The factors and mechanisms underlying the maintenance of microbial communities in the gut are still quite unexplored, yet studies indicate that MPs might play an important role. MPs are often secreted and will oscillate from catalysis to secondary functions, like signal transduction and transcriptional regulation, by localizing on target cell surfaces (for example, the gut lining). They adhere to epithelial cells, extracellular matrix proteins, glycocalyx and mucins not via receptors, but through ionic interactions in both commensal and pathogenic gut bacteria. 

Some MPs even act as probiotics. For example, MP GroEL (a molecular chaperone complex that facilitates correct folding of other proteins in the cell) intervenes with the aggregation of pathogen Helicobacter pylori by binding to mucin and epithelial cells in the stomach and duodenal areas. The enolase of Lactobacillus jensenii inhibits the adherence of Neisseria gonorrhoeae to epithelial cells, and the MP trigger factor protein (Tig) from Lactobacillus fermentum inhibits the adhesion of Enterococcus faecalisThese MP proteins enable the commensal bacteria to attach and interact with the host system, thus establishing gut homeostasis, while preventing the attachment of various pathogenic microorganisms.

Deeper analysis of 2 specific gut bacteria, has illuminated additional information about such moonlighting behavior.

Narrowing the Lens

Bifidobacterium longum and Bacteroides thetaiotaomicron are 2 common mucolytic gut commensals that are adept at overcoming the mucus barrier. B. longum usually tags along with its natural symbiont, B. thetaiotaomicron, and together, these microbes account for 20% of the human gut microbiome. 

Once B. longum and B. thetaiotaomicron have adhered to the mucin layer, they prompt the surrounding microflora to flourish using the cross-feeding principle described above, and they manage to maintain contact with the host with the help of MPs. These 2 anaerobic symbionts produce extracellular vesicles (EVs) containing cytoplasmic MPs that are constantly secreted in the intestine. In fact, the EVs of B. longum have at least 13 MPs, including ribosomal proteins, enolase, phosphoglycerate kinase (PGK), heat shock protein (Hsp) GroEL and elongation factor EF-Tu, to name a few.

GroEL and EF-Tu secreted from B. longum localize to the cell surface and use electrostatic interactions (characteristic of MPs) to enhance the adherence of B. thetaiotaomicron to host mucin. Notably, this interaction is different from anchoring adhesion that is seen in other single-function proteins, like fimbriae, which is irreversible. B. longum and B. thetaiotaomicron manage to adhere themselves together to the mucin, as well as aid in the colonization (adhesion) of other gut microbes. 

Thanks to the “benevolence” of these and other mucolytic microbes, the result is a readily available food source, with symbiosis favored over antagonism in the gut, and a constant interaction with host species.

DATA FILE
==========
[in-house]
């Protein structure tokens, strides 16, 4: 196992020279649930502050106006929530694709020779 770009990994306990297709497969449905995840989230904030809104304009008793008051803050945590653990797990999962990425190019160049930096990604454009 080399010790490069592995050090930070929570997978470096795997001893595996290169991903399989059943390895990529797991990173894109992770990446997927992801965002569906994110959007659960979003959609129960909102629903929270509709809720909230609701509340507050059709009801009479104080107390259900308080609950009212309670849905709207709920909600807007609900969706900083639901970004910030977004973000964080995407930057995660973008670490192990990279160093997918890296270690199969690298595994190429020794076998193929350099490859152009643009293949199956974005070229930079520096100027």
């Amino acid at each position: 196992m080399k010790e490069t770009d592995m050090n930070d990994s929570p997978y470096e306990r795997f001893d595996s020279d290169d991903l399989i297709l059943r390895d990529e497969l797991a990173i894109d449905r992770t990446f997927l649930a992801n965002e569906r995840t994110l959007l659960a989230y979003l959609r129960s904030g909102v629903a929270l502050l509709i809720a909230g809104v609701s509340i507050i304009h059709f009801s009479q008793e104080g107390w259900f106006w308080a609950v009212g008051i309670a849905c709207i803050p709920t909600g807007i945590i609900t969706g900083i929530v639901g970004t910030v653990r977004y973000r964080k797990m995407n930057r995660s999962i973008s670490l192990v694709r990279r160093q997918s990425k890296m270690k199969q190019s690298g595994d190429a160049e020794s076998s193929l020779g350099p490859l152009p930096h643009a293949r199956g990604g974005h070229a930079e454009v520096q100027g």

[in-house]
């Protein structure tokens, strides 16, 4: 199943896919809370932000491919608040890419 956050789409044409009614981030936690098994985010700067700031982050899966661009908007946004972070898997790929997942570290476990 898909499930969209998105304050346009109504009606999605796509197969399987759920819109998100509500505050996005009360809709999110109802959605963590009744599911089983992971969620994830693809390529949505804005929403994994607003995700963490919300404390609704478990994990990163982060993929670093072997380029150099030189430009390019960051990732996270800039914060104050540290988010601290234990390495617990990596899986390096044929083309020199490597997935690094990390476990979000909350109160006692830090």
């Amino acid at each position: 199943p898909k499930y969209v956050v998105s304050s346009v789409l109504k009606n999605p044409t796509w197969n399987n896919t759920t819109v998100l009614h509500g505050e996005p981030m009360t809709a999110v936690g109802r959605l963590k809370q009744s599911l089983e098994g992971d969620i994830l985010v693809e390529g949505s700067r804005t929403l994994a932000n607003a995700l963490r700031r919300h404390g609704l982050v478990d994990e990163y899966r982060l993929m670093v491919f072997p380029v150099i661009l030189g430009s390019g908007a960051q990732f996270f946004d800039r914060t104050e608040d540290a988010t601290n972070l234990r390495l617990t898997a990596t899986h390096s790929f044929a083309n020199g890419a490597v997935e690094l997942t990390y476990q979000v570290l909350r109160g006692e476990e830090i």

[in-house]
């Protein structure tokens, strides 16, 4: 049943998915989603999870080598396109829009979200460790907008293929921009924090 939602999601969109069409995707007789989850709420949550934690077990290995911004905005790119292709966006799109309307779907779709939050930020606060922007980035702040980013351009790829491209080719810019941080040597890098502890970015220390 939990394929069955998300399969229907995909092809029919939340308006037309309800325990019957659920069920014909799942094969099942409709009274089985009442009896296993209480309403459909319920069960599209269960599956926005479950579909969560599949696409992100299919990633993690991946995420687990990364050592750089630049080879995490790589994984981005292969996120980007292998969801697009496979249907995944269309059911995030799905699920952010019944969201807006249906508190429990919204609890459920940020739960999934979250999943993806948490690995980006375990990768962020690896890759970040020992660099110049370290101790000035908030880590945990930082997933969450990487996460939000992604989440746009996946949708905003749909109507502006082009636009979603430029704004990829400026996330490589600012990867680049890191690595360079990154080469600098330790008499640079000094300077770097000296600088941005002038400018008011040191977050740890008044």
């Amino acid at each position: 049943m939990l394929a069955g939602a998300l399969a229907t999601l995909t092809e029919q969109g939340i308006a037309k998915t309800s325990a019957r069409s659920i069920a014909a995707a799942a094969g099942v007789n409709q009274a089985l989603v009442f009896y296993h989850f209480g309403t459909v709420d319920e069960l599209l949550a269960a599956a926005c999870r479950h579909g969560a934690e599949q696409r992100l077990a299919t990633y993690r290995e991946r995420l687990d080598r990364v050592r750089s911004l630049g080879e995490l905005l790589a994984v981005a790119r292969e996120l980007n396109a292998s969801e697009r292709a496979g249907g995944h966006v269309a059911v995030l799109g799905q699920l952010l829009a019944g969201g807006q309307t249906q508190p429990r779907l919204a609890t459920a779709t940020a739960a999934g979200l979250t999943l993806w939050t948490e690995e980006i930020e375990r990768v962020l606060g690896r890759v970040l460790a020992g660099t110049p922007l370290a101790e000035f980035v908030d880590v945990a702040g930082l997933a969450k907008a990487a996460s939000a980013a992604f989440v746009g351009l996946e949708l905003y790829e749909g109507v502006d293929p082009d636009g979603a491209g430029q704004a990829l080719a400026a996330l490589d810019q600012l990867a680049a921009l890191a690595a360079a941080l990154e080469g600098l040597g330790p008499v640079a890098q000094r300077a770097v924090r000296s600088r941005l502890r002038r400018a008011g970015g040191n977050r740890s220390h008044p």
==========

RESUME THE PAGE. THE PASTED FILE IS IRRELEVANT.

Pinning the Location of MPs

The cellular origin of MPs is tough to pin down. Since they play non-specific and multiple roles within a cell of the host or the microbe, they challenge the notions of traditional protein function, and thus may be elusive to track or trace back to their original sources. Nevertheless, a few environmental triggers are known to cause the switch between MP functions, and they include interactions with DNA or RNA, a slight temperature change, change in oligomeric state of the protein, etc.

Despite these difficulties, a few methods are being pursued to identify MPs:
  • Studying the evolutionary history of proteins.
  • Examining the structural (especially protein surface) and sequence features.
  • Further comparing them with orthologous proteins with the same primary functions.
  • Developing and referring to databases.

What's Next for Moonlight Protein Research?

Scientists affirm that exploring this line of protein research has high prospects, especially when the MPs heavily influence the inner metabolism—not just in our guts, but beyond—via immunomodulation and biofilm formations in host and microbe alike.

So, what’s next? The origin of MPs has yet to be determined, and the universal roles of each MP in the gut microbiome yet to be clearly elucidated. Studying the evolutionary history and conservation of the MPs across various species through time could lead to fascinating insights. These are just a few questions, but many still remain unanswered, and as such this field shows a high potential for research and development.

Author: Tejaswini Petkar

Tejaswini Petkar
Tejaswini Petkar is a researcher at the Biomaterials, Drug Delivery & Nanotechnology Unit, Centre for Biomedical and Biomaterials Research (CBBR), at the University of Mauritius.